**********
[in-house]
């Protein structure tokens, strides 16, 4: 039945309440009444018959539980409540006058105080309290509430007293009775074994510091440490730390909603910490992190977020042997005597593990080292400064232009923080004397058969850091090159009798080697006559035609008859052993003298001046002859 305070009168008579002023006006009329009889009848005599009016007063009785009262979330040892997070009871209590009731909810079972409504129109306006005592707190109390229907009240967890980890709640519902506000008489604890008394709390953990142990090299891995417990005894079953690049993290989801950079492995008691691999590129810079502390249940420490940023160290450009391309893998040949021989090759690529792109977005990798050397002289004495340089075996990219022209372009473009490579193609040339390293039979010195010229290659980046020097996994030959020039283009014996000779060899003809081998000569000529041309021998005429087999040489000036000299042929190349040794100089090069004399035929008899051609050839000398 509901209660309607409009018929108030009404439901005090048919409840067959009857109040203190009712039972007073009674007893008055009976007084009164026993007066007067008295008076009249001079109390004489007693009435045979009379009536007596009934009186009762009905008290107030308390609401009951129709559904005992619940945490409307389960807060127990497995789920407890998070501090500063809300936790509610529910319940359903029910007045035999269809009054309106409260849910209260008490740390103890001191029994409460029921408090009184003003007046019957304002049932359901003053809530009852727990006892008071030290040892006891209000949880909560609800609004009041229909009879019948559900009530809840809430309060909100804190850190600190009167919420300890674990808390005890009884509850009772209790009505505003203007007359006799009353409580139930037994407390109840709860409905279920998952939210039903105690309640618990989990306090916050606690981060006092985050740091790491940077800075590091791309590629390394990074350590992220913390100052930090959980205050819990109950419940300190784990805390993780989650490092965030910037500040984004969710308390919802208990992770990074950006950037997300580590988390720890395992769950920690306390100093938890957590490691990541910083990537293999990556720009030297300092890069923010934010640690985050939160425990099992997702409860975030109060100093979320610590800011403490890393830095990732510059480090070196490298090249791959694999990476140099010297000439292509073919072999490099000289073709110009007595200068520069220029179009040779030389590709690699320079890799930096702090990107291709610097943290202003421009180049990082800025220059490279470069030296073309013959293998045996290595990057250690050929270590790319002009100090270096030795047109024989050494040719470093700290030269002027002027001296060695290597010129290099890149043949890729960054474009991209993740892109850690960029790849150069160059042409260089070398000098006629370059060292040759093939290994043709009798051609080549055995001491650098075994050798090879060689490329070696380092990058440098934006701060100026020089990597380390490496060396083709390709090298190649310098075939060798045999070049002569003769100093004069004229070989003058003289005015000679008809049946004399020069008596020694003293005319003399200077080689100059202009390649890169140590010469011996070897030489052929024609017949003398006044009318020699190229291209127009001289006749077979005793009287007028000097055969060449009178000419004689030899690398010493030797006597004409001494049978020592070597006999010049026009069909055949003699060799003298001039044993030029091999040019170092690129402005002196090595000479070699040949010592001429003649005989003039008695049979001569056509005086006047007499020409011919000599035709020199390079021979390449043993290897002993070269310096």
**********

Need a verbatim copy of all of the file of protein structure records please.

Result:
[in-house]
């Protein structure tokens, strides 16, 4: 039945309440009444018959539980409540006058105080309290509430007293009775074994510091440490730390909603910490992190977020042997005597593990080292400064232009923080004397058969850091090159009798080697006559035609008859052993003298001046002859 305070009168008579002023006006009329009889009848005599009016007063009785009262979330040892997070009871209590009731909810079972409504129109306006005592707190109390229907009240967890980890709640519902506000008489604890008394709390953990142990090299891995417990005894079953690049993290989801950079492995008691691999590129810079502390249940420490940023160290450009391309893998040949021989090759690529792109977005990798050397002289004495340089075996990219022209372009473009490579193609040339390293039979010195010229290659980046020097996994030959020039283009014996000779060899003809081998000569000529041309021998005429087999040489000036000299042929190349040794100089090069004399035929008899051609050839000398 509901209660309607409009018929108030009404439901005090048919409840067959009857109040203190009712039972007073009674007893008055009976007084009164026993007066007067008295008076009249001079109390004489007693009435045979009379009536007596009934009186009762009905008290107030308390609401009951129709559904005992619940945490409307389960807060127990497995789920407890998070501090500063809300936790509610529910319940359903029910007045035999269809009054309106409260849910209260008490740390103890001191029994409460029921408090009184003003007046019957304002049932359901003053809530009852727990006892008071030290040892006891209000949880909560609800609004009041229909009879019948559900009530809840809430309060909100804190850190600190009167919420300890674990808390005890009884509850009772209790009505505003203007007359006799009353409580139930037994407390109840709860409905279920998952939210039903105690309640618990989990306090916050606690981060006092985050740091790491940077800075590091791309590629390394990074350590992220913390100052930090959980205050819990109950419940300190784990805390993780989650490092965030910037500040984004969710308390919802208990992770990074950006950037997300580590988390720890395992769950920690306390100093938890957590490691990541910083990537293999990556720009030297300092890069923010934010640690985050939160425990099992997702409860975030109060100093979320610590800011403490890393830095990732510059480090070196490298090249791959694999990476140099010297000439292509073919072999490099000289073709110009007595200068520069220029179009040779030389590709690699320079890799930096702090990107291709610097943290202003421009180049990082800025220059490279470069030296073309013959293998045996290595990057250690050929270590790319002009100090270096030795047109024989050494040719470093700290030269002027002027001296060695290597010129290099890149043949890729960054474009991209993740892109850690960029790849150069160059042409260089070398000098006629370059060292040759093939290994043709009798051609080549055995001491650098075994050798090879060689490329070696380092990058440098934006701060100026020089990597380390490496060396083709390709090298190649310098075939060798045999070049002569003769100093004069004229070989003058003289005015000679008809049946004399020069008596020694003293005319003399200077080689100059202009390649890169140590010469011996070897030489052929024609017949003398006044009318020699190229291209127009001289006749077979005793009287007028000097055969060449009178000419004689030899690398010493030797006597004409001494049978020592070597006999010049026009069909055949003699060799003298001039044993030029091999040019170092690129402005002196090595000479070699040949010592001429003649005989003039008695049979001569056509005086006047007499020409011919000599035709020199390079021979390449043993290897002993070269310096």